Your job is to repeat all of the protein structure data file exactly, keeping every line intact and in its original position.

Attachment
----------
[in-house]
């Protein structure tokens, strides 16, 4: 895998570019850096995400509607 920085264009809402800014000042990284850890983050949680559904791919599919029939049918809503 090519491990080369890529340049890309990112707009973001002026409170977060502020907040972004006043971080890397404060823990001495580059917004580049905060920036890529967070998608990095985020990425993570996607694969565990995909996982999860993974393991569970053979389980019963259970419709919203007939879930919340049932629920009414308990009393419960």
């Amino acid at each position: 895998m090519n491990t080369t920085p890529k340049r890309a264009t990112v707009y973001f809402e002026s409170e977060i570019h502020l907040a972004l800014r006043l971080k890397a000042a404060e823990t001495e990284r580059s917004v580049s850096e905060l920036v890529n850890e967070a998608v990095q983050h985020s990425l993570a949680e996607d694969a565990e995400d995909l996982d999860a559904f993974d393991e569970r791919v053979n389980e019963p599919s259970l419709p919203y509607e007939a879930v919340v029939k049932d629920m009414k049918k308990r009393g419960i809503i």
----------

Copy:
[in-house]
């Protein structure tokens, strides 16, 4: 895998570019850096995400509607 920085264009809402800014000042990284850890983050949680559904791919599919029939049918809503 090519491990080369890529340049890309990112707009973001002026409170977060502020907040972004006043971080890397404060823990001495580059917004580049905060920036890529967070998608990095985020990425993570996607694969565990995909996982999860993974393991569970053979389980019963259970419709919203007939879930919340049932629920009414308990009393419960």
């Amino acid at each position: 895998m090519n491990t080369t920085p890529k340049r890309a264009t990112v707009y973001f809402e002026s409170e977060i570019h502020l907040a972004l800014r006043l971080k890397a000042a404060e823990t001495e990284r580059s917004v580049s850096e905060l920036v890529n850890e967070a998608v990095q983050h985020s990425l993570a949680e996607d694969a565990e995400d995909l996982d999860a559904f993974d393991e569970r791919v053979n389980e019963p599919s259970l419709p919203y509607e007939a879930v919340v029939k049932d629920m009414k049918k308990r009393g419960i809503i």